At the same time, psychedelic trance takes its cues from a "cosmic" music tradition. Since the cosmic rock, krautrock, and cosmic jazz of the 1960s, in visual and sonic media, the journey in space has been among the chief resources appropriated and remixed as a means of facilitating utopian objectives, as well as echoing and inducing transpersonal states of consciousness (see St John 2013b). In this tradition, a "cosmic consciousness" that commentators have averred is a universal human heritage that has been forgotten or from which humanity has grown apart (4) is facilitated via the "psychedelic" technics of producers who fashion themselves as "engineers" of a progressive, revitalized, or evolved consciousness. Remixing science fiction and other narratives to facilitate liminal experience and spiritual purpose articulated in cosmic trance music and events, the producer-DJ is the principal exponent of the remixtical artifice. In music programming and in the techniques of DJing, electronic musicians reuse existing recordings to compose new works. As remixologists, producers appropriate vocal samples from popular cultural sources consisting of fleeting, heavily edited sound bites, entire film scripts condensed into a few lines programmed into audio recordings ("tracks") and, using performance techniques, conveyed seamlessly to habitues in those principal locales of reception: the dance floors of clubs, parties, and festivals. These repurposed and edited fragments are what I refer to as "nanomedia," of which this article provides many examples. Within cosmic trance, the mystical and potentially empowering effect of these remediations enhanced by the optimal atmosphere of the party itself offers further insight on alienation.

Psytrance, Remixology, and Media Shamanism

Psytrance is rooted in the psychedelic rock full-moon parties held on Anjuna beach, Goa, India, in the 1970s, which were overrun by a seasonal DJ-led electronic "trance dance" culture developing in Goa in the 1980s, before this dance music experience became formulated in the mid-1990s as Goatrance (St John 2012a). The latter would mushroom globally as psytrance by the turn of the millennium (St John 2010a) and splinter into various subgenres presently evident in EDM scenes the world over. Heir to the pursuit of ecstatic states, expanded minds, and evolved consciousness that had flourished in the counterculture of the 1960s and 1970s, developing independent music production technologies, evolving a multimedia psychedelic and visionary arts scene, and harnessing the communication capabilities of the Internet, sources of identification are manifold and methods of transcendence are multiple in psytrance. This is an EDMC whose larger festivals are among the most ethnonationally diverse music and dance events in the world, a heterogeneity also apparent in the disparate and sometimes conflicting expectations imported by event publics, a complexity consistent with a movement whose paramount achievements--its parties and festivals--lie at the crossroads of leisure and religion (see St John 2013c). It is the uncertain conflation of transgressive and progressive spiritual practice in events featuring the characteristics of both the party and the pilgrimage centre that continues to attract participants to an event form enabling habitues to be creators and not simply consumers of "experience."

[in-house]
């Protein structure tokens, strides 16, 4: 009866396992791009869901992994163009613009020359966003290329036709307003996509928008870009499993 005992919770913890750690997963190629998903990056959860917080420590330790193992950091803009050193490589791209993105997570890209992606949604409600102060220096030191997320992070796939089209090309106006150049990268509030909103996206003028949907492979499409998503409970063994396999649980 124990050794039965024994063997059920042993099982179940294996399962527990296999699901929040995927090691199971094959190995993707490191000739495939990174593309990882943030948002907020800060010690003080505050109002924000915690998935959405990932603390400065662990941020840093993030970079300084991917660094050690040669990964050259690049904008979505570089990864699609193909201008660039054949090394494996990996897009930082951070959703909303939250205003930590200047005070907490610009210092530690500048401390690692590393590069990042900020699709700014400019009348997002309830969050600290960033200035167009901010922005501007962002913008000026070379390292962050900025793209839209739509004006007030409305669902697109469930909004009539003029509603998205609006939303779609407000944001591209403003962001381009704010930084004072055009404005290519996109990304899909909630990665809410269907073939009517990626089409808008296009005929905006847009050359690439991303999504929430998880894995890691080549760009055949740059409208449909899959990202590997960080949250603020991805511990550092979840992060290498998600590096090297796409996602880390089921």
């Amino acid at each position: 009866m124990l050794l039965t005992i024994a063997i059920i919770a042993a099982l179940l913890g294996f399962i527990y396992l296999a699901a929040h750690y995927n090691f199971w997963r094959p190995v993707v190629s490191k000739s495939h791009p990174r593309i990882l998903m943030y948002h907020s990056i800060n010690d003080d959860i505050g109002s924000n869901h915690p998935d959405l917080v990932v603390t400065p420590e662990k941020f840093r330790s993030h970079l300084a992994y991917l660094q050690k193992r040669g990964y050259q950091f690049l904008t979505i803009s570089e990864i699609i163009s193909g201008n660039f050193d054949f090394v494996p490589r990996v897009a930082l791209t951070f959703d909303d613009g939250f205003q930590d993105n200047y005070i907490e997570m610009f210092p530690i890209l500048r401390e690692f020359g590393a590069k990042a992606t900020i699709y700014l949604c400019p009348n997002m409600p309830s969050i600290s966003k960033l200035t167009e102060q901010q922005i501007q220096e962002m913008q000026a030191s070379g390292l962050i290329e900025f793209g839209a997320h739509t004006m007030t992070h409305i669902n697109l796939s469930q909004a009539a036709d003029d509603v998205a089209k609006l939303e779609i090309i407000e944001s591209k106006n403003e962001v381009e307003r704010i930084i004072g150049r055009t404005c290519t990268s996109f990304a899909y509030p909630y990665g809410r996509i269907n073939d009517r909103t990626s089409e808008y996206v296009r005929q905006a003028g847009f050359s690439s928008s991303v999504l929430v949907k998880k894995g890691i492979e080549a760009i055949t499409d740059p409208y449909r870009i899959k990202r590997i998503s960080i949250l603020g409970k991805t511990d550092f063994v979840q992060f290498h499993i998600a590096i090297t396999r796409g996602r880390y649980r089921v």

Enabled by digitalization and virtual communications, a decentralized, and arguably "democratic," legacy is integral to the technics of EDM which enable independent musicianship and the remixing of audiovisual material available to the "read/write" generation (see Lessig 2008) in increased quantities and at accelerating speeds. As processes of consumption and production are interconnected in EDM cultures, with the process of appropriation (where existing elements may be assigned to a new purpose) effectively constituting the logic of their association in psytrance, popular cultural sources are repurposed to the project of the self. The recycling and bricolage of pop-cult narratives reveals a revisionist sensibility, a refashioning, or to use one of Kodwo Eshun's (1998) insights, a "technofying," of the self. And for natives of the digital age, the copy is never 1:1, with the techno-spiritual remix throwing up unique products from its wash cycle, challenging assessments of cultural appropriation and postmodern theory. In its unique interfacing of popular culture, spirituality, and technics, psytrance pursues a project consistent with post-romantic figurations of the self culminating in the "spiritual revolution" of late modernity (Heelas and Woodhead 2005; Heelas 2008). In this circumstance, the self is not only "able to discover religious truth apart from divine revelation from without or the aid of some other external authority, but the truth it seeks is...